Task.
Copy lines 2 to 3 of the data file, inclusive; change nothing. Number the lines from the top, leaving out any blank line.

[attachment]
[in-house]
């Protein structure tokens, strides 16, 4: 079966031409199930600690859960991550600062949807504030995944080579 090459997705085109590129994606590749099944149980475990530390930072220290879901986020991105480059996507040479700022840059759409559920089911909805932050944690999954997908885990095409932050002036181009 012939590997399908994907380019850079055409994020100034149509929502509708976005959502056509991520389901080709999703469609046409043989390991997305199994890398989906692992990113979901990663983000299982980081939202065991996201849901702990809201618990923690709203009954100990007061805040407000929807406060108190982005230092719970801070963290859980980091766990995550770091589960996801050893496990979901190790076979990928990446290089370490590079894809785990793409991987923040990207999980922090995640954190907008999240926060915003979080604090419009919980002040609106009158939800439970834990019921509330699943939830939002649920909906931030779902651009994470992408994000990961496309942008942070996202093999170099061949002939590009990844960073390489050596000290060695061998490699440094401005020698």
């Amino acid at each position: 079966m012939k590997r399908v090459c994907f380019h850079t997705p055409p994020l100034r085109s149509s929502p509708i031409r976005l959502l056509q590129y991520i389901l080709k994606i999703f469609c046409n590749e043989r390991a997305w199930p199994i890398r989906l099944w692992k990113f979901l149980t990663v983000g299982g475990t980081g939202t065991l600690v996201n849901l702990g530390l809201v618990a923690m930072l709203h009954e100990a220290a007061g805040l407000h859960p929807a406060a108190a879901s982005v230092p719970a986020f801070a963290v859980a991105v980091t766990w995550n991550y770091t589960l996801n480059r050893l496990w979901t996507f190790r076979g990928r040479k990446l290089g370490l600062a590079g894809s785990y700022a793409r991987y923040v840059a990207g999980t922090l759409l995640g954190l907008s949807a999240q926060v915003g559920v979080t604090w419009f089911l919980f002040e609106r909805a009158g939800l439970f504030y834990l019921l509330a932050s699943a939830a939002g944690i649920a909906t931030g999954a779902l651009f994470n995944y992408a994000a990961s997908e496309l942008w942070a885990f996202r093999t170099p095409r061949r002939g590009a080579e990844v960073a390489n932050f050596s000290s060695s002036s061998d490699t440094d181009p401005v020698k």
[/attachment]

């Protein structure tokens, strides 16, 4: 079966031409199930600690859960991550600062949807504030995944080579 090459997705085109590129994606590749099944149980475990530390930072220290879901986020991105480059996507040479700022840059759409559920089911909805932050944690999954997908885990095409932050002036181009 012939590997399908994907380019850079055409994020100034149509929502509708976005959502056509991520389901080709999703469609046409043989390991997305199994890398989906692992990113979901990663983000299982980081939202065991996201849901702990809201618990923690709203009954100990007061805040407000929807406060108190982005230092719970801070963290859980980091766990995550770091589960996801050893496990979901190790076979990928990446290089370490590079894809785990793409991987923040990207999980922090995640954190907008999240926060915003979080604090419009919980002040609106009158939800439970834990019921509330699943939830939002649920909906931030779902651009994470992408994000990961496309942008942070996202093999170099061949002939590009990844960073390489050596000290060695061998490699440094401005020698």
């Amino acid at each position: 079966m012939k590997r399908v090459c994907f380019h850079t997705p055409p994020l100034r085109s149509s929502p509708i031409r976005l959502l056509q590129y991520i389901l080709k994606i999703f469609c046409n590749e043989r390991a997305w199930p199994i890398r989906l099944w692992k990113f979901l149980t990663v983000g299982g475990t980081g939202t065991l600690v996201n849901l702990g530390l809201v618990a923690m930072l709203h009954e100990a220290a007061g805040l407000h859960p929807a406060a108190a879901s982005v230092p719970a986020f801070a963290v859980a991105v980091t766990w995550n991550y770091t589960l996801n480059r050893l496990w979901t996507f190790r076979g990928r040479k990446l290089g370490l600062a590079g894809s785990y700022a793409r991987y923040v840059a990207g999980t922090l759409l995640g954190l907008s949807a999240q926060v915003g559920v979080t604090w419009f089911l919980f002040e609106r909805a009158g939800l439970f504030y834990l019921l509330a932050s699943a939830a939002g944690i649920a909906t931030g999954a779902l651009f994470n995944y992408a994000a990961s997908e496309l942008w942070a885990f996202r093999t170099p095409r061949r002939g590009a080579e990844v960073a390489n932050f050596s000290s060695s002036s061998d490699t440094d181009p401005v020698k």